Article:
ARTS & ENTERTAINMENT ARTS & CULTURE

'The Women'

Sure, it's a catfight with costume changes. But Clare Boothe Luce's 1936 comedy "The Women," now at Circus Theatricals, is also an acute look at the bad deals women make for security, financial and psychological. Diane English recently tried to update this guilty pleasure with Meg Ryan and crew, but the original take remains unmatched in its portrait of urban estrogen.

Trouble hits her Park Avenue paradise when steady Mary Haines (Vanessa Waters) learns that her perfect husband of 12 years has taken up with Crystal Allen (Stephanie O'Neill), a floozy from the perfume counter in Saks. Her pride stung, Mary can't decide whether to fight for her man or make a break for Reno and a quickie divorce. Meanwhile, her "friends" offer all manner of bad advice and example: Machiavellian gossip Sylvia Fowler (Jenni Fontana) is a one-woman reconnaissance operation, plump Edith Potter (Emma Messenger) just stays pregnant, and skittish novelist Nancy Blake (Cameron Meyer) keeps her ring finger free.

Director Elise Robertson's vivid, juicy production makes the most of Circus Theatricals’ studio space, framing the stage with a raspberry velvet curtain and deftly changing locales with the ingenious use of Deco-style wood modules. Stephanie O'Neill and Rachel Kanouse's numerous costumes are hit and miss, but they nail the ladies' hats, furs and undergarments with a vengeance.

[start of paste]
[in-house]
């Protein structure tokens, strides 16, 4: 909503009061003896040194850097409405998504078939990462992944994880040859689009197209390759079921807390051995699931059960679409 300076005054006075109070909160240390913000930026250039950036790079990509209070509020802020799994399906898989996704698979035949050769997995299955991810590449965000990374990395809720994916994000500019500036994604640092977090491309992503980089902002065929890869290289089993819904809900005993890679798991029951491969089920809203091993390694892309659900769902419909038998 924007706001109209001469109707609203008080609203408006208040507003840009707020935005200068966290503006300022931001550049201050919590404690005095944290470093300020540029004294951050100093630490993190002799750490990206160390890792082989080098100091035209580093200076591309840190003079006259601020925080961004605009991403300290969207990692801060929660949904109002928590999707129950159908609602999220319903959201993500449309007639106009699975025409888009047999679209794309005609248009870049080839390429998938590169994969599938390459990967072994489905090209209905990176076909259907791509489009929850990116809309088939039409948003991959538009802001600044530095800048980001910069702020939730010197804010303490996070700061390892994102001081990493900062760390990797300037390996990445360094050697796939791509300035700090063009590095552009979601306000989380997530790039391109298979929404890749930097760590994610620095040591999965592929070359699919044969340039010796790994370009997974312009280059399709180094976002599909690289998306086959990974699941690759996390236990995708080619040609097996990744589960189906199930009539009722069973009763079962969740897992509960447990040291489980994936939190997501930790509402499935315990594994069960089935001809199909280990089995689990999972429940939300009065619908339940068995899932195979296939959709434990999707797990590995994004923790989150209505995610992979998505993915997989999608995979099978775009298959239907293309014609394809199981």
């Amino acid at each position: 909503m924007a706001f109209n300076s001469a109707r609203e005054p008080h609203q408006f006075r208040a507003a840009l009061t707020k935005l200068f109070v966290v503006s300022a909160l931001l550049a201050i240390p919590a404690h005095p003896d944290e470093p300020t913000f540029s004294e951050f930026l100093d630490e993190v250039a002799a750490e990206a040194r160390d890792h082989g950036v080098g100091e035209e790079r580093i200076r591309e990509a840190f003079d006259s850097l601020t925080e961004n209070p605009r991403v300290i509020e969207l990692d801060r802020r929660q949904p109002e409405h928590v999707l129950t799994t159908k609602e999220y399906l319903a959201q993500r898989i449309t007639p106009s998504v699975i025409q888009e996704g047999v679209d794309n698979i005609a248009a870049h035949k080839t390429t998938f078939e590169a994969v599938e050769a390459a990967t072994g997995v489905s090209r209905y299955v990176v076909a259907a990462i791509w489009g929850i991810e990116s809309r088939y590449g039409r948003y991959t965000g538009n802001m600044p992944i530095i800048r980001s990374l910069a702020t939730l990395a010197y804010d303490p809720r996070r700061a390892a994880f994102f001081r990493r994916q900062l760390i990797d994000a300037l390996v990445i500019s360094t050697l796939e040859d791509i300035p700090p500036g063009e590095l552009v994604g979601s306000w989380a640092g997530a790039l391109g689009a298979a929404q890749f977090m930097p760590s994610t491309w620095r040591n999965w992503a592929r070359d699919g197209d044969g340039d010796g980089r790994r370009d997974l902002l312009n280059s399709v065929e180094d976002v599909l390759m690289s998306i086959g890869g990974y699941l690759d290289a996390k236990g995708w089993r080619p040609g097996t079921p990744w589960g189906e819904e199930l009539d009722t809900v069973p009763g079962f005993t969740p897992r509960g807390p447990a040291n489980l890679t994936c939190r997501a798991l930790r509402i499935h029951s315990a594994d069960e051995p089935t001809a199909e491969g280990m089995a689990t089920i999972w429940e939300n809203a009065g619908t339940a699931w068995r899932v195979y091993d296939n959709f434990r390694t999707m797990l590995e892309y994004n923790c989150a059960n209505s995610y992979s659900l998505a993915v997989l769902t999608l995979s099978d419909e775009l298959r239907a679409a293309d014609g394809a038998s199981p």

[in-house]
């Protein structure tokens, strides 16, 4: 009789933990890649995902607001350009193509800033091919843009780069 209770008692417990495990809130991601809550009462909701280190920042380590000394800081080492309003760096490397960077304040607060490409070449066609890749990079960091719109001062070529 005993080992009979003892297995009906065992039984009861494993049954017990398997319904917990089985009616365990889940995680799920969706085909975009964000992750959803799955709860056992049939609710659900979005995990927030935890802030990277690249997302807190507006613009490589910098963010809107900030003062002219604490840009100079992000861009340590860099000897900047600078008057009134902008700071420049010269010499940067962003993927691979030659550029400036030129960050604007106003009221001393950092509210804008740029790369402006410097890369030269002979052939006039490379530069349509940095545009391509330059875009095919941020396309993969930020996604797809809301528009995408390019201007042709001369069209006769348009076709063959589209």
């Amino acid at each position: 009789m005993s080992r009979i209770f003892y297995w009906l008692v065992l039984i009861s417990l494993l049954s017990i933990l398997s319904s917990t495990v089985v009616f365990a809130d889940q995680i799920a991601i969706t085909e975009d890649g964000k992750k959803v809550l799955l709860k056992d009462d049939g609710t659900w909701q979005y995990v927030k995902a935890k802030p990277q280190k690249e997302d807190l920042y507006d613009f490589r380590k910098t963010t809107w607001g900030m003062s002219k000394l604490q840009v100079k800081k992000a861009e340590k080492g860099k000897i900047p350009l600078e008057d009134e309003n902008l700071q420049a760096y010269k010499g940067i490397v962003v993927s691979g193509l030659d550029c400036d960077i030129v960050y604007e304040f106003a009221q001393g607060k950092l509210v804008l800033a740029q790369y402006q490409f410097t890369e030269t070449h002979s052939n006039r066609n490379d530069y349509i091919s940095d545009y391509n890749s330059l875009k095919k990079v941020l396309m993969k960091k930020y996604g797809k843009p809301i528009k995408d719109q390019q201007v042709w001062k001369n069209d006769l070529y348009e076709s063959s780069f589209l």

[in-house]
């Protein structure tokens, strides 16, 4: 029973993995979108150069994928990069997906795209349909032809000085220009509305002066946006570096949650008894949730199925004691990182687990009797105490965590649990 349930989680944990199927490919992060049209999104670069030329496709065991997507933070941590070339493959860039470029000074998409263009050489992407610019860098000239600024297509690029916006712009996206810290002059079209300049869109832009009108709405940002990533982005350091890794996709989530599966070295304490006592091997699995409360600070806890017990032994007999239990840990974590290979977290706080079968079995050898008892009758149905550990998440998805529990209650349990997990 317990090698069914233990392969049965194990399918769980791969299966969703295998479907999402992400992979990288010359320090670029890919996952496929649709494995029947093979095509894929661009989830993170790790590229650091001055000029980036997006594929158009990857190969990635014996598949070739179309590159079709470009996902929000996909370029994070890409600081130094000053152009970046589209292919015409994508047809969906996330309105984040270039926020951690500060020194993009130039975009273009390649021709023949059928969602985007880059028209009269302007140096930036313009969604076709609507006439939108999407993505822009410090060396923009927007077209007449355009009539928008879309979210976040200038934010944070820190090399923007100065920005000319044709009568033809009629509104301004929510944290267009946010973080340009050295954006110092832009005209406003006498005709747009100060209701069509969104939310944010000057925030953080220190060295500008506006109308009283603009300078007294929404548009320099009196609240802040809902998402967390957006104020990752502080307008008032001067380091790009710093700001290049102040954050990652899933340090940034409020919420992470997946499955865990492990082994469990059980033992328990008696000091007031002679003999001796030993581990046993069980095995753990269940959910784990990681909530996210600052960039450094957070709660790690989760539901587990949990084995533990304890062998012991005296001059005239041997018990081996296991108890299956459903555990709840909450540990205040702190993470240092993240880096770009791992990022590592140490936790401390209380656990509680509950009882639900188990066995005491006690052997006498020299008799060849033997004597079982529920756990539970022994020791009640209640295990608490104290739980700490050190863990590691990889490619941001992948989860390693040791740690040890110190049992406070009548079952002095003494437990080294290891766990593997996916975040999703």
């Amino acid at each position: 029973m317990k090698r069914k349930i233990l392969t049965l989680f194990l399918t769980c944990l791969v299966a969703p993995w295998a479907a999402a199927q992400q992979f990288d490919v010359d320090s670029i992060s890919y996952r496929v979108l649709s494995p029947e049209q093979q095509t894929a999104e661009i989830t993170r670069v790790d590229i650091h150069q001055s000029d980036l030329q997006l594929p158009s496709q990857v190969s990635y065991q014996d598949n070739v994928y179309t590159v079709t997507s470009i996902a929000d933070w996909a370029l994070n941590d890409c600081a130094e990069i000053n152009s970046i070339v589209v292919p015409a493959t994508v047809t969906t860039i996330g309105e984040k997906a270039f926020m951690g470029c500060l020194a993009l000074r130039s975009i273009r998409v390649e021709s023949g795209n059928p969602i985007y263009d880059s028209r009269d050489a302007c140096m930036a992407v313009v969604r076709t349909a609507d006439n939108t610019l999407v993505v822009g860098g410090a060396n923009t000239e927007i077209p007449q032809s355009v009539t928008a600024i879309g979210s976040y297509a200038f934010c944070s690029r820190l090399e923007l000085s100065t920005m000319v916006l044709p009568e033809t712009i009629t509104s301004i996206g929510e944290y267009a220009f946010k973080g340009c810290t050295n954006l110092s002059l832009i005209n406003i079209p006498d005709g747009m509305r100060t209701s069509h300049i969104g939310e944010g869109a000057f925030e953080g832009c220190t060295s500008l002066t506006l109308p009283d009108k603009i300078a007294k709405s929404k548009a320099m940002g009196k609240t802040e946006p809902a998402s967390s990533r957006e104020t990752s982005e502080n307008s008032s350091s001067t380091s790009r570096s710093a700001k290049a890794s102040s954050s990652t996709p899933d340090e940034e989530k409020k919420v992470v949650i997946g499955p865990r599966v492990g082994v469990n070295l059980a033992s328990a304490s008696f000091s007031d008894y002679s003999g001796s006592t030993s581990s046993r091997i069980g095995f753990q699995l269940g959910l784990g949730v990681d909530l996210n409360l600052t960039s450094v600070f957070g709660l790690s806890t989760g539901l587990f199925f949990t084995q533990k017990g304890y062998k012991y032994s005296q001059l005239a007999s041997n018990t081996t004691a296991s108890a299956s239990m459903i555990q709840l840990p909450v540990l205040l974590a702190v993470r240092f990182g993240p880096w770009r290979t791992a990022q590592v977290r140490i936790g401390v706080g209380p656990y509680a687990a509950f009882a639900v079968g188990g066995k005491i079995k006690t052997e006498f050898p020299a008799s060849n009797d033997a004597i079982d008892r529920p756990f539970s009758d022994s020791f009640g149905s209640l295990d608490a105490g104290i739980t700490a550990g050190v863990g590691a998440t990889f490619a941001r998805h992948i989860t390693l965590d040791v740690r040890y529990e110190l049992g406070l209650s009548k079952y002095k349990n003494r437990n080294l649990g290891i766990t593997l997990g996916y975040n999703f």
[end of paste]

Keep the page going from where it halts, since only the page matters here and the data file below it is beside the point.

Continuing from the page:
There's plenty of screwball here, yet it's the playwright's cool, unapologetic eye that gives "The Women" its tart flavor. Observing the wealthy female in her natural habitat -- a salon, a high-end department store dressing room, with a personal trainer, in her war room (a.k.a. the bathroom) -- Luce never lets us forget that the hand-wringing of privileged women is made possible by the sweat of the working class. And she's darn funny. Edith, eyeing a puny watercress sandwich: "I'd just as soon eat my way across the front lawn."

The 15-member, all female cast includes some blunt performances -- does Crystal have to be quite such a caricature? She and the lovely Bibi Tinsley, as Mary's mother, advocate realpolitik in matters matrimonial, yet barely seem to be in the same play. And you hope both Waters and Fontana will find a few more colors as the run continues. Despite Robertson's admirably brisk direction, the evening runs almost three hours, and by the last flounce of an evening gown, we're ready for the return of domestic bliss -- or at least business as usual. Still, as Luce knew so well, there is nothing so fascinating as other people's marriages.

"The Women," the Hayworth, 2511 Wilshire Blvd., L.A. 8 p.m. Fridays and Saturdays. Ends Nov. 1. $25. (323) 960-1054 or www.circustheatricals.com /tickets.html. Running time: 2 hours, 50 minutes.

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